Not every paper should have an Appendix， but the Appendix is a good place for lengthy mathematical derivations and/or additional tabulated data. We should regard the Appendix as a separate piece of work (like any paper we cite)， to which we refer. Nowadays， it is also popular to have a Supplementary Material (or other similar names)， but I really don't like it.
1.8 The References
--Cite the most important and relevant papers. Do not cite a paper just because
you think the cited author is a potential referee.
--Only give references to papers that you have really read.
--Only give references to papers that are really relevant. Do not cite papers of your own or your friends
if they are irrelevant.
--Cite the original paper， not second ones. For example， if A developed a method and B used it， and
you learned the method from B， then you should cite A， or cite both A and B， but not just cite B.
--There are many improper citations in the literature. We should not follow other’s mistake. We
should follow our own judgment.
2 Language aspects of scientific writing
There are many good suggestions for the language aspects of scientific writing. I only collect a few below:
--Be clear and concise， not ambiguous and convoluted. Write short and simple sentences; avoid long and complicated sentences.
--Be accurate and objective.
--Avoid pretentious language. Use common words and expressions.
3 Publishing， referencing and other ethical aspects
3.1 Why do scientists write and publish?
--Why we write? We write to be read. So we should write with the readers in mind.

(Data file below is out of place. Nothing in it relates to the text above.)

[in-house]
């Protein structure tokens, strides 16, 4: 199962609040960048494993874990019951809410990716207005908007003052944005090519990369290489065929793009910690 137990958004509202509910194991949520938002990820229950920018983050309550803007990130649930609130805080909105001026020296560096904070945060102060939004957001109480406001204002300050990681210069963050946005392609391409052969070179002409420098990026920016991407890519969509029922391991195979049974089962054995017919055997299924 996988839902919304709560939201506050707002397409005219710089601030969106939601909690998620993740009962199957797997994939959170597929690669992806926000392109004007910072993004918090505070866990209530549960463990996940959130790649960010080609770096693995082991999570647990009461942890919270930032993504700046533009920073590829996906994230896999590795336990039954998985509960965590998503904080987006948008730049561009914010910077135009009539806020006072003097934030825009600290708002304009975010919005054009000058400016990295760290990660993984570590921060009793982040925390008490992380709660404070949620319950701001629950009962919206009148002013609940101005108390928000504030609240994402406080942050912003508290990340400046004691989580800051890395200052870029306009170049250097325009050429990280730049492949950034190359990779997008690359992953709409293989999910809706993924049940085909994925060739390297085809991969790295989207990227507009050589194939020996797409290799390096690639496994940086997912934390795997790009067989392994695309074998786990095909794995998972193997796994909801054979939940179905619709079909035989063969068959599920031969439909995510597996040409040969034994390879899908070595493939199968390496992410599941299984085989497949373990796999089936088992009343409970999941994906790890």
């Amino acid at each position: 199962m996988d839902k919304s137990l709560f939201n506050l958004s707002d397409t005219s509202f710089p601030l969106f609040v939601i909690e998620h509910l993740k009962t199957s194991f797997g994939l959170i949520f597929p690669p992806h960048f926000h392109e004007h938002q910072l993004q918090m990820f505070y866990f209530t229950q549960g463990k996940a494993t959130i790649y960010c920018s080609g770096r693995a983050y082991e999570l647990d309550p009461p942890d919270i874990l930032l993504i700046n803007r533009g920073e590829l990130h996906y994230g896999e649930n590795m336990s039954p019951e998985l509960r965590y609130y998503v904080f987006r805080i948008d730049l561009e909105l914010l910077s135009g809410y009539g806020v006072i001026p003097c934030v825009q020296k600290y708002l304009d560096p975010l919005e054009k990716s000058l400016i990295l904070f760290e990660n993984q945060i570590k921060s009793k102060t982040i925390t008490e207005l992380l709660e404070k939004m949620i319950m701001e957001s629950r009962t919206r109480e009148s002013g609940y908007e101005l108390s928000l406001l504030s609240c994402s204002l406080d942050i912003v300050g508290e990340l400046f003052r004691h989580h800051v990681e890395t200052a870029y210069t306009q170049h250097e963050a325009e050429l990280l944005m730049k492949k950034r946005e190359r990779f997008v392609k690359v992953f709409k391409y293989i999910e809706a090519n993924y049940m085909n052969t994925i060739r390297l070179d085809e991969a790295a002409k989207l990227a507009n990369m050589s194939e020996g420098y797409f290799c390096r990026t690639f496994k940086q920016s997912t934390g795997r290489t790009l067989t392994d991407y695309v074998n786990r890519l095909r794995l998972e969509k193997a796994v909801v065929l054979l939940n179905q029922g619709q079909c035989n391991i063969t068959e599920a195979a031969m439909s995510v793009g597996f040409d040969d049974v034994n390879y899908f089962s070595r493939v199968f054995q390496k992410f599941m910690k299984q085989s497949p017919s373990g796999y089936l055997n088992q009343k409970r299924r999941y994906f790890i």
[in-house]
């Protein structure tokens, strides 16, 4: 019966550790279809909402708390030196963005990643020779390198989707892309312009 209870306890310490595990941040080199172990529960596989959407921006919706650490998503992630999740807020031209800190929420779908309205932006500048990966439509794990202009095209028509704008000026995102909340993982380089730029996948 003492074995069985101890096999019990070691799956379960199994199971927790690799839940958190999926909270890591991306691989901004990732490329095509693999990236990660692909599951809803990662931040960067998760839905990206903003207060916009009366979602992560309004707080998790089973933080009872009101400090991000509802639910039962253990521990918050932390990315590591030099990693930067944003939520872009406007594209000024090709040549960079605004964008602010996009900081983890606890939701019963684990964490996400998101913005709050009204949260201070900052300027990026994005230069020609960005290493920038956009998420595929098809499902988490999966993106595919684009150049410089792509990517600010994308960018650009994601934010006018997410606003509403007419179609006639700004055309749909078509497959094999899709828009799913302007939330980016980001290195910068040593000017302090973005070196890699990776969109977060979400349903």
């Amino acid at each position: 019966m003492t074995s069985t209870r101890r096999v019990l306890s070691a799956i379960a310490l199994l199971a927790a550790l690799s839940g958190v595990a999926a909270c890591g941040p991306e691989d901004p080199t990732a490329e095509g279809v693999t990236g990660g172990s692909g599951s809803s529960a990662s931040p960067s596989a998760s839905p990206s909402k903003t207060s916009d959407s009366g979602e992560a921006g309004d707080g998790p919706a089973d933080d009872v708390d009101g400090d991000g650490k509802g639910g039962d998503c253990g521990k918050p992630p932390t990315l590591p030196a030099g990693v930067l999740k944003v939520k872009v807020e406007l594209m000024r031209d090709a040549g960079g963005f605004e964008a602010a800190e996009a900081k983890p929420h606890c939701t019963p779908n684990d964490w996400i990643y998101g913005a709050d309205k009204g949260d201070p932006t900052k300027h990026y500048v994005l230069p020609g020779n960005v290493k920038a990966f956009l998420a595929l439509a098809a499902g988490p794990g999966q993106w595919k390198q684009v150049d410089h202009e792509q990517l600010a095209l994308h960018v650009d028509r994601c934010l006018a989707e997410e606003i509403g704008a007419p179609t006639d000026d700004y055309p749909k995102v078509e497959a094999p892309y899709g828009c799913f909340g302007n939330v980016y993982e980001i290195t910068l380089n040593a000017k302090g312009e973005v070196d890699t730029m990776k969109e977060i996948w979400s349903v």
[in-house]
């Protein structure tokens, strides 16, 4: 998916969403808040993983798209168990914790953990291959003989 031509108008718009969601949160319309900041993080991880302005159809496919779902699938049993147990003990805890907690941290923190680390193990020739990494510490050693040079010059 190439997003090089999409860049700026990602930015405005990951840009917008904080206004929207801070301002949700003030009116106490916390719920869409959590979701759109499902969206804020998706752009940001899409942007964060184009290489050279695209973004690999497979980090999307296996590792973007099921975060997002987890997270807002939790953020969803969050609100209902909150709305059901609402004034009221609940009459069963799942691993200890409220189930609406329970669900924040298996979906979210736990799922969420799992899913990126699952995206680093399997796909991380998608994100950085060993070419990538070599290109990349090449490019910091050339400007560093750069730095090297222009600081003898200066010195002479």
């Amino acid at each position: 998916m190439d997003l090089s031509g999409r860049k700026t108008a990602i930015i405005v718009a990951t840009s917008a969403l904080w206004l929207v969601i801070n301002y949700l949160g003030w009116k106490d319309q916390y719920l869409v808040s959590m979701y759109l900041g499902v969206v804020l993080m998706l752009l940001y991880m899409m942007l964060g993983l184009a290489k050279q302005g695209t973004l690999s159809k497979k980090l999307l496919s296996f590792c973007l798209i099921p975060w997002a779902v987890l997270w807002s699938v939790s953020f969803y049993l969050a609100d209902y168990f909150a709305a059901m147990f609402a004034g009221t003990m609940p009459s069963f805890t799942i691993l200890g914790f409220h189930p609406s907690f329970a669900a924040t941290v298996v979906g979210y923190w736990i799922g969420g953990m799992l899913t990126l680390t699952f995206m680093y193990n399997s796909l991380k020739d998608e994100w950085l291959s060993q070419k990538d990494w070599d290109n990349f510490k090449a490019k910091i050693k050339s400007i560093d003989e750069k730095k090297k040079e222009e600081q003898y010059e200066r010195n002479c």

--Why we publish? We publish our papers to report new scientific results and get the credit. We do not publish just
because we need a job， a promotion， or a grant.
3.2 The process of writing a scientific paper
--Start to draft as early as possible.
--Once we are satisfied with our draft， it's a good idea to show it to others， at leat to our collaborators.
Modify the draft in the light of their comments and suggestions and repeat the process several times.
--When you and all the co-authors are very satisfied with the manuscript， it is ready to submit.
--It is very important
that all the co-authors must read the final manuscript carefully before submitting.
3.3 About the authorship
Discuss with all the potential co-authors about the following aspects of the authorship:
--Which names should be in the author list?
--What should be the order of the authors?
--Who is the corresponding author?
Do not add non-contributing authors. Paticularly， never
include a person as a co-author without her awareness.
I have had a very unpleasant experience. I have had a collaboration with some one who had only shown me the manuscript once and hadn't notified me before submitting/resubmitting. My name was written as Zhezhong Fan (My name is Zheyong Fan) in the published paper! Actually， I do not dare to include that paper in my publication list!
3.4 About plagiarization
--Do not plagiarize. That is， do not copy others. We should cite， not copy.
--Do not self-plagiarize. That is， do not copy ourselves. We should cite ourselves， not duplicate.
3.5 How to review papers?
Referencing is important， perhaps as important as doing research. Refereeing other scientists’ papers is not a waste of time. So， Accept to referee if you are able to report and review it carefully and timely. However， do not
--pass a manuscript under review to others (e.g.， our students)
--contact the authors of the paper
--accept to review a manuscript if we are not able to do it (the correct way is to recommend
someone else to the editor)
Z. Fan and H. de Garis， Braid matrices and quantum gates for Ising anyons topological quantum computation， The European Physical Journal B 74， 419-427 (2010). See the Acknowledgements of this paper for an example of acknowledging the anonymous referees.
（小木虫 | 关于论文写作、投稿以及审稿的一些建议）